Behn, Behn, Behn, Behn, Behn . . .BeeeeeeeehhhN! I’m so excited! Aphra Behn! Aphra Behn! Aphra Behn at the Belvoir St Theatre! What a treat! Oohhh . . . Behn! Behn! Behn! Behn! Aphra Behn . . . aaah!
What? What was that? Who/what is Aphra Behn? You don’t know? Okay, so if you’re a feminist, litterati you probably could fill me in, but if you’re not there’s a big possibility that you have no idea what or who I’m going on about. No, Aphra Behn is not an anti-frizz hair care product. She was a highly successful playwright of the English Restoration period – late 17th century. Touted as the first female playwright she claimed that her scandalous plays wouldn’t bat an eyelid if their writer were a man.
Poet, prisoner, debtor, spy, wife, novelist, lesbian, feminist, playwright – she wore all of these hats. She was a successful female playwright who owned her works as a female at a time when writing for the professional theatre was new and old in London and definitely not a career choice for polite women. Why new and old? Obviously formal theatre productions in professional playhouses had been performed in London from the mid-late 1500s. Shakespeare’s most productive period was in the 1590s. But with the advent of the civil war the playhouses were closed down in 1642 and remained so during the Interegnum. Playacting was restricted to private performances. With the restoration of the monarchy came the restoration of the theatres in the 1660s.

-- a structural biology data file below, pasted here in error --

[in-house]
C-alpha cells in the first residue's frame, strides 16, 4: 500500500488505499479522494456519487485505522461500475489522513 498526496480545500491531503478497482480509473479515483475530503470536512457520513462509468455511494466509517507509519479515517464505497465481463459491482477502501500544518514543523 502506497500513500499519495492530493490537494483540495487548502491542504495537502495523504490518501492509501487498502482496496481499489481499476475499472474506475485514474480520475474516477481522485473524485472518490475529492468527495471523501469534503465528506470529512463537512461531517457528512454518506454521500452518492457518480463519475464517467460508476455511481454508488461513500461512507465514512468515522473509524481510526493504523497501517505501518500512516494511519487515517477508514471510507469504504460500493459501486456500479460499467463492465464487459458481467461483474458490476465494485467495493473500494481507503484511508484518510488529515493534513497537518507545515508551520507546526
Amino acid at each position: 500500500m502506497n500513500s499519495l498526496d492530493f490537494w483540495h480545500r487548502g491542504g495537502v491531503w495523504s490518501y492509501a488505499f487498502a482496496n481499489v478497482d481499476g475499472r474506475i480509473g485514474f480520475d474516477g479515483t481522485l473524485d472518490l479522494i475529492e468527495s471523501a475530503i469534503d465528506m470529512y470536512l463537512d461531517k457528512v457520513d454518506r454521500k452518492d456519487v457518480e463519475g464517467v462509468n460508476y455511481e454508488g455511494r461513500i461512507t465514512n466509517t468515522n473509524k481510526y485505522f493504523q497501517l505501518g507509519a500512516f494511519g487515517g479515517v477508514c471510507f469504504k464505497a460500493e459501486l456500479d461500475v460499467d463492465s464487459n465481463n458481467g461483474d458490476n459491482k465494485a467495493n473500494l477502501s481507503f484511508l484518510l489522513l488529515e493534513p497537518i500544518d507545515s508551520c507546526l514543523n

This was perhaps a unique time when incumbent playwrights didn’t have an exclusive attraction to playing companies. A time where London had two professioanl theatres and, as old, a populace with a voracious appetite for plays – new plays. Plays that spoke to a people who had been violently divided and reunited. It was a time of peace and a time of renewel. Women graced the professional stage for the first time, replacing the boy actors of old. The Revenge tragedies so popular before the war would no longer dominate the programmes. Comedy of manners reigned and Aphra Behn wore the crown.
Aphra Behn’s works were very popular. She thinly veiled commentary on her times with allegory. Audiences saw through it, as was her intent, and loved it. Her Rover is playing at Sydney’s Belvoir St Theatre from July 1. Set in Naples at a time of carnivale, the Rover pits a player-cavalier against the woman who may serve him his comeuppance, a nun. Sounds Like fun? Director Eamon Flack promises a wild and high energy interpretation. He did a sparkling job on Twelfth Night last year. I can’t wait to see Behn’s battle of the sexes through his vision. The production stars Toby Schmitz and Nikki Shiels. I’m sure its going to be a treat.
Visit the Belvoir St website page for The Rover here.
Aphra Behn – Poet
Aphra Behn on Project Gutenberg
Hartnol, Phyllis, The Theatre: A Concise History, Revised Edition, Thames and Hudson, 1968, 1985, Chapter 6:The English Restoration Theatre.
Photo Credit – The Rover